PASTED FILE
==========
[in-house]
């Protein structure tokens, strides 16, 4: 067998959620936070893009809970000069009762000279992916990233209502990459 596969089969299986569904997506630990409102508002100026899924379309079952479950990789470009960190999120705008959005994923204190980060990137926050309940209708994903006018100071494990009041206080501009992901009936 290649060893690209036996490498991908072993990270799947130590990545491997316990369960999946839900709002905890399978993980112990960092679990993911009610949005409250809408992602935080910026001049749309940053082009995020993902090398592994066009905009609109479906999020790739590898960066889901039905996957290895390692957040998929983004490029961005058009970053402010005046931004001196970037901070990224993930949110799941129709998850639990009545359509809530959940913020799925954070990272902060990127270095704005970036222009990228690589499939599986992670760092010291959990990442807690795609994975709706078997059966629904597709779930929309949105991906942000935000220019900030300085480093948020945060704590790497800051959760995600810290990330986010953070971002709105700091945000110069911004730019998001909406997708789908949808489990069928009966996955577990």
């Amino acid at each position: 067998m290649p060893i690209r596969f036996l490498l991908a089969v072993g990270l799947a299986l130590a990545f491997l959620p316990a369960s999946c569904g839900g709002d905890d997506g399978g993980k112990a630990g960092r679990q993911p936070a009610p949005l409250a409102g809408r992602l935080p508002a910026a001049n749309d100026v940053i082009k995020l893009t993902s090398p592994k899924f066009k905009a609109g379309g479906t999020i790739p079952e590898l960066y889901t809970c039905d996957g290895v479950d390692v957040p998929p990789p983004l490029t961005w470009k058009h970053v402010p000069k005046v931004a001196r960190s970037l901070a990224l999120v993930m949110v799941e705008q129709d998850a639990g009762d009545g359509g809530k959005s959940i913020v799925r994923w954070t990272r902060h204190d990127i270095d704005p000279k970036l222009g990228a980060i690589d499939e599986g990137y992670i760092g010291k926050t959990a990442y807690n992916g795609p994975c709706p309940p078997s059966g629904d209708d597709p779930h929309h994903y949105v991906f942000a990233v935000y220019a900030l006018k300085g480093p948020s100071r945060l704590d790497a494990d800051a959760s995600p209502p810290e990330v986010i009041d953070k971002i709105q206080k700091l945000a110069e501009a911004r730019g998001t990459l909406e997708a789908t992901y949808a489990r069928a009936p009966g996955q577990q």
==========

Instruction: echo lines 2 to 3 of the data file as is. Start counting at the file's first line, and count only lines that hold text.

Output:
């Protein structure tokens, strides 16, 4: 067998959620936070893009809970000069009762000279992916990233209502990459 596969089969299986569904997506630990409102508002100026899924379309079952479950990789470009960190999120705008959005994923204190980060990137926050309940209708994903006018100071494990009041206080501009992901009936 290649060893690209036996490498991908072993990270799947130590990545491997316990369960999946839900709002905890399978993980112990960092679990993911009610949005409250809408992602935080910026001049749309940053082009995020993902090398592994066009905009609109479906999020790739590898960066889901039905996957290895390692957040998929983004490029961005058009970053402010005046931004001196970037901070990224993930949110799941129709998850639990009545359509809530959940913020799925954070990272902060990127270095704005970036222009990228690589499939599986992670760092010291959990990442807690795609994975709706078997059966629904597709779930929309949105991906942000935000220019900030300085480093948020945060704590790497800051959760995600810290990330986010953070971002709105700091945000110069911004730019998001909406997708789908949808489990069928009966996955577990």
């Amino acid at each position: 067998m290649p060893i690209r596969f036996l490498l991908a089969v072993g990270l799947a299986l130590a990545f491997l959620p316990a369960s999946c569904g839900g709002d905890d997506g399978g993980k112990a630990g960092r679990q993911p936070a009610p949005l409250a409102g809408r992602l935080p508002a910026a001049n749309d100026v940053i082009k995020l893009t993902s090398p592994k899924f066009k905009a609109g379309g479906t999020i790739p079952e590898l960066y889901t809970c039905d996957g290895v479950d390692v957040p998929p990789p983004l490029t961005w470009k058009h970053v402010p000069k005046v931004a001196r960190s970037l901070a990224l999120v993930m949110v799941e705008q129709d998850a639990g009762d009545g359509g809530k959005s959940i913020v799925r994923w954070t990272r902060h204190d990127i270095d704005p000279k970036l222009g990228a980060i690589d499939e599986g990137y992670i760092g010291k926050t959990a990442y807690n992916g795609p994975c709706p309940p078997s059966g629904d209708d597709p779930h929309h994903y949105v991906f942000a990233v935000y220019a900030l006018k300085g480093p948020s100071r945060l704590d790497a494990d800051a959760s995600p209502p810290e990330v986010i009041d953070k971002i709105q206080k700091l945000a110069e501009a911004r730019g998001t990459l909406e997708a789908t992901y949808a489990r069928a009936p009966g996955q577990q």